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Official Journal of the Italian Society of Angiology and Vascular Pathology
Indexed/Abstracted in: EMBASE, PubMed/MEDLINE, Science Citation Index Expanded (SciSearch), Scopus
Impact Factor 0,752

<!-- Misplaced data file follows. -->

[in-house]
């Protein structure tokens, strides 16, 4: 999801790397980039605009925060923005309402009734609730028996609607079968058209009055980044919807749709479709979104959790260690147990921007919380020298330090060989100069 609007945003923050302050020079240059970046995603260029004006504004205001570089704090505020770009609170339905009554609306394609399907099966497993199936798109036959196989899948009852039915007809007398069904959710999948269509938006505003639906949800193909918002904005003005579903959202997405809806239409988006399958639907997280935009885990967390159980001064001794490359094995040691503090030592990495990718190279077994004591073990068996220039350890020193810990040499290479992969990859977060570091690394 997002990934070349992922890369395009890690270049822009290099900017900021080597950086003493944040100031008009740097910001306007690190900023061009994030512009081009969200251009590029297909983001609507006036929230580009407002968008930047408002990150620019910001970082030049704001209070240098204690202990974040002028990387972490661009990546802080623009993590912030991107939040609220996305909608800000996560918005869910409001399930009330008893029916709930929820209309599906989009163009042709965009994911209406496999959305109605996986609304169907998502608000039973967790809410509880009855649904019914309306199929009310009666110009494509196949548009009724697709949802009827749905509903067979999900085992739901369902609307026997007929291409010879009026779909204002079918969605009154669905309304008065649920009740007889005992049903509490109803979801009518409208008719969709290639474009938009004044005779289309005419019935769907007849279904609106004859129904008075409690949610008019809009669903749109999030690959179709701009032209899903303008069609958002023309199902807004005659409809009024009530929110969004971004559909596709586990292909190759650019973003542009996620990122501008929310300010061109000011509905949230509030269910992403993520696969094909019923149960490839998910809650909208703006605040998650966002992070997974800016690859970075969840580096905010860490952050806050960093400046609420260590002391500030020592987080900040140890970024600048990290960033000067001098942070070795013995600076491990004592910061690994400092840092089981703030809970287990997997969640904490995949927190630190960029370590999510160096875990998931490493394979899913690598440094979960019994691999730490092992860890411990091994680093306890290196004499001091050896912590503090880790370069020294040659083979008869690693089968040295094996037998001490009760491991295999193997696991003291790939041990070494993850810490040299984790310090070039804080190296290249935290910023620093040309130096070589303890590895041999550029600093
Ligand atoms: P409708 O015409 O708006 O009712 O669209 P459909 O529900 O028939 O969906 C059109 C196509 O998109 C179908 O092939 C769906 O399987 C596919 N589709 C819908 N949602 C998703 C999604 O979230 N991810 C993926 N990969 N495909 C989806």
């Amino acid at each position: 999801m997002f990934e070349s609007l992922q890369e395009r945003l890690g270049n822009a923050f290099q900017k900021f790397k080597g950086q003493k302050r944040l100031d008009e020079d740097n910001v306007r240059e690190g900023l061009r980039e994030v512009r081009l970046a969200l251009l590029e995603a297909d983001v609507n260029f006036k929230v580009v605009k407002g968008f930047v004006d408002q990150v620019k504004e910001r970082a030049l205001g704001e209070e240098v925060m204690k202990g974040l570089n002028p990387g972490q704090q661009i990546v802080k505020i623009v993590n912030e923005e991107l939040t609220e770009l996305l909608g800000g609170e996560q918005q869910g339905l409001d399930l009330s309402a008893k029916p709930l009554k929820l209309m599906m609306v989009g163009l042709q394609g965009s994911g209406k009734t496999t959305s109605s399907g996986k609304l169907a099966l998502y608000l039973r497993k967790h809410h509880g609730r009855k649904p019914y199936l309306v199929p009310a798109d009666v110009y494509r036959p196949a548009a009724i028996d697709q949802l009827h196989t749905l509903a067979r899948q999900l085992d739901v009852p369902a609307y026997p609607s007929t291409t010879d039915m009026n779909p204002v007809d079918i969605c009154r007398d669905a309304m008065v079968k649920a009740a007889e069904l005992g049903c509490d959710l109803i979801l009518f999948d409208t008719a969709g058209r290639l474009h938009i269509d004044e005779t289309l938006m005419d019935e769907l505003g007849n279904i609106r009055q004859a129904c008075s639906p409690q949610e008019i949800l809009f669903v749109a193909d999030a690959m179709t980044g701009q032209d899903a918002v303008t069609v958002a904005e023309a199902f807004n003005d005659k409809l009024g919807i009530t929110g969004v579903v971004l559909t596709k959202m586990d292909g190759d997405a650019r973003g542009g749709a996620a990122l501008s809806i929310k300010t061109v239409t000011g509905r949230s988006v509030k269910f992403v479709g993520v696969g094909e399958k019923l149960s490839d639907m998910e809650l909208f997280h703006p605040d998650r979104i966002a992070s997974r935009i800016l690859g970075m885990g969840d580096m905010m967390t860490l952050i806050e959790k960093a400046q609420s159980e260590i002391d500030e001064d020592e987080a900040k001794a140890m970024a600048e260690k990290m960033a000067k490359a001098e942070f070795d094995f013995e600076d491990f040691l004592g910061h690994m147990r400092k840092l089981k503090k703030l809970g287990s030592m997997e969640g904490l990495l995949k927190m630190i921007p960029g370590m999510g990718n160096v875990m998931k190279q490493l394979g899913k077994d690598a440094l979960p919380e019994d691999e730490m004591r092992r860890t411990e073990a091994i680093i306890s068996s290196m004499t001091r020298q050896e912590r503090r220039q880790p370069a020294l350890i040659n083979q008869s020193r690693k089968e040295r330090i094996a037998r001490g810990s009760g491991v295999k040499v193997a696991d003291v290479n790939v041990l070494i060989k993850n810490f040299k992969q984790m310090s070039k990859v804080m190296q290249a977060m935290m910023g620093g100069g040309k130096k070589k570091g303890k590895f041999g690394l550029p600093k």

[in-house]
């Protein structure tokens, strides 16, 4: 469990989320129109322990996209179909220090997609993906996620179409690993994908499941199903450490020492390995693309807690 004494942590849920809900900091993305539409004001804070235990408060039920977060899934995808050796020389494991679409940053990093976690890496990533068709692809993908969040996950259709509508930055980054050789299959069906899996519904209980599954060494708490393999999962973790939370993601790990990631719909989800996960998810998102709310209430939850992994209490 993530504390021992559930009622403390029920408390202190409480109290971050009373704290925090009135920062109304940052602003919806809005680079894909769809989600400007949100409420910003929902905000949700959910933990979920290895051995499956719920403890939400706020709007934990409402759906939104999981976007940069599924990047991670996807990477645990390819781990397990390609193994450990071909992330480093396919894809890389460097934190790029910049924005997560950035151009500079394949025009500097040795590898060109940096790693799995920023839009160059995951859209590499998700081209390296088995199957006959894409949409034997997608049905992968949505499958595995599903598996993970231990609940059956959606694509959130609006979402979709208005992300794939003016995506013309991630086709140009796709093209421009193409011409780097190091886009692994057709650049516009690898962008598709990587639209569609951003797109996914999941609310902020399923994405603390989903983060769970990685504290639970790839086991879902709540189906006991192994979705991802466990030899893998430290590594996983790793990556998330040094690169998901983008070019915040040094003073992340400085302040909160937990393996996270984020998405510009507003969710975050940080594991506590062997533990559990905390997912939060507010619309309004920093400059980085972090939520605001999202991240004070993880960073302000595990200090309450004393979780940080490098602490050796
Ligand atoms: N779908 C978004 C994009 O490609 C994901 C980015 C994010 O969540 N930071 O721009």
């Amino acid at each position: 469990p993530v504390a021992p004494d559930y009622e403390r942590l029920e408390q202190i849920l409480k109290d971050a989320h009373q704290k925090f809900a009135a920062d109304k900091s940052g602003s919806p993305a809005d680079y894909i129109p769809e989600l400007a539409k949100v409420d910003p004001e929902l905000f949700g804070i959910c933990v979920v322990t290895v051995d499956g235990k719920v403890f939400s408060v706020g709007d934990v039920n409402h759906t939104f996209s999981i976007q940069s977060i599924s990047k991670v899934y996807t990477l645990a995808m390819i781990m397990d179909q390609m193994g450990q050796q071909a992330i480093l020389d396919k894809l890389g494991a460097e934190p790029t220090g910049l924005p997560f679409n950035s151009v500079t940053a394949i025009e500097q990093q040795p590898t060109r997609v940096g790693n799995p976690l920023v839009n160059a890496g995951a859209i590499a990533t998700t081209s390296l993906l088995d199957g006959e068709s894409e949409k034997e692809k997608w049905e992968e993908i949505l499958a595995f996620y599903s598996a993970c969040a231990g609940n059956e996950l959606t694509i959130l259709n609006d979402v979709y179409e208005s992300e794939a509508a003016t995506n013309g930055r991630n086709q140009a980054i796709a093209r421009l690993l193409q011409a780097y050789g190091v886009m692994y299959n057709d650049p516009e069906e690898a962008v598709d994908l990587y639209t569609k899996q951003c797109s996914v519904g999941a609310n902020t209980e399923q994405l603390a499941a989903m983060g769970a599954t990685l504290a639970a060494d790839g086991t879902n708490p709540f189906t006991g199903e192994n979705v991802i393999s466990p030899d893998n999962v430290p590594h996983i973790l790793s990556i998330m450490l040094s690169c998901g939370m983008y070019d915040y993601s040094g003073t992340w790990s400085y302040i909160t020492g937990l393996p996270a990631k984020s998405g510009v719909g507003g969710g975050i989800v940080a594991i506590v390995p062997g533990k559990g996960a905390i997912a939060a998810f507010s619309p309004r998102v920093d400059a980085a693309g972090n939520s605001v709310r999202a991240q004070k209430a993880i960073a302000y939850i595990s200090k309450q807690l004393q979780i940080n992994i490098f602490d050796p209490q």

Genetically controlled nitric oxide production is currently assessed mainly by the colorimetric determination of the plasma levels of nitrite/nitrates, specific end-products of NO, or by the magnitude of the vasorelaxation obtained with forearm occlusion venous plethysmography after infusion of stimulating (acetylcholine) or inhibiting (N-monomethyl-arginine) substances. NO levels decrease in the elderly compared to young people and more in men than in women. Many shear stresses (physical exercise, cold pressor test, mental test) increase NO production; in these circumstances NO inhibits platelet aggregation and endothelial adesivity: among endogenous metabolic factors mainly LDL impairs endothelium dependent vasodilation through an altered synthesis of NO, whereas triglycerides seem to have no influence; oxidized LDL may stimulate NO-production to counteract its damaging effects on endothelial cells. The hypothesis whereby an early production of NO is followed by a drop due to a prolonged cell injury is still controversial. Lipid lowering agents (drugs, apheresis) improve endothelial function. Some endogenous vasoactive substances, (acetylcholine, adenosine, bradykinine, and arginine) stimulate NO production, whereas others, such as angiotensin II, histamine, aspirin, indomethacin have inhibitory effects. As regards drugs glyceriltrinitrate and isosorbide dinitrate, acting as NO donors, improve endothelial function; other drugs are current being studied in this sense.